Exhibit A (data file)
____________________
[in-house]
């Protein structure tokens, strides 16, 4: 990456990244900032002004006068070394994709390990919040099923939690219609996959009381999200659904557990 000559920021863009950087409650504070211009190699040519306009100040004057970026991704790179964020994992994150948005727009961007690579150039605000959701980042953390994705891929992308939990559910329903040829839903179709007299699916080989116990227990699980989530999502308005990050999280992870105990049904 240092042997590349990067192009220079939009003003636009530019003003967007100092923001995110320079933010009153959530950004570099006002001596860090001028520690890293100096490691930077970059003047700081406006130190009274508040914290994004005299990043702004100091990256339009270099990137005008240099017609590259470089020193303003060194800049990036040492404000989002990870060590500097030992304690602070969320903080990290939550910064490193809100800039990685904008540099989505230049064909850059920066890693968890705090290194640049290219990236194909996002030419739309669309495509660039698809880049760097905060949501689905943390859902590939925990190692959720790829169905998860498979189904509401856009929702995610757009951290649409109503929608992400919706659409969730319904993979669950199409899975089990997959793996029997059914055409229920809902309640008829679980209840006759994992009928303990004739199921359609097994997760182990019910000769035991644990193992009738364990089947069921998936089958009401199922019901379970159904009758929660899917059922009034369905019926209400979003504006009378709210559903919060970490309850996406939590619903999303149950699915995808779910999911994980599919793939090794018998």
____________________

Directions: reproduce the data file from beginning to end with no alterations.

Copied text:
[in-house]
């Protein structure tokens, strides 16, 4: 990456990244900032002004006068070394994709390990919040099923939690219609996959009381999200659904557990 000559920021863009950087409650504070211009190699040519306009100040004057970026991704790179964020994992994150948005727009961007690579150039605000959701980042953390994705891929992308939990559910329903040829839903179709007299699916080989116990227990699980989530999502308005990050999280992870105990049904 240092042997590349990067192009220079939009003003636009530019003003967007100092923001995110320079933010009153959530950004570099006002001596860090001028520690890293100096490691930077970059003047700081406006130190009274508040914290994004005299990043702004100091990256339009270099990137005008240099017609590259470089020193303003060194800049990036040492404000989002990870060590500097030992304690602070969320903080990290939550910064490193809100800039990685904008540099989505230049064909850059920066890693968890705090290194640049290219990236194909996002030419739309669309495509660039698809880049760097905060949501689905943390859902590939925990190692959720790829169905998860498979189904509401856009929702995610757009951290649409109503929608992400919706659409969730319904993979669950199409899975089990997959793996029997059914055409229920809902309640008829679980209840006759994992009928303990004739199921359609097994997760182990019910000769035991644990193992009738364990089947069921998936089958009401199922019901379970159904009758929660899917059922009034369905019926209400979003504006009378709210559903919060970490309850996406939590619903999303149950699915995808779910999911994980599919793939090794018998």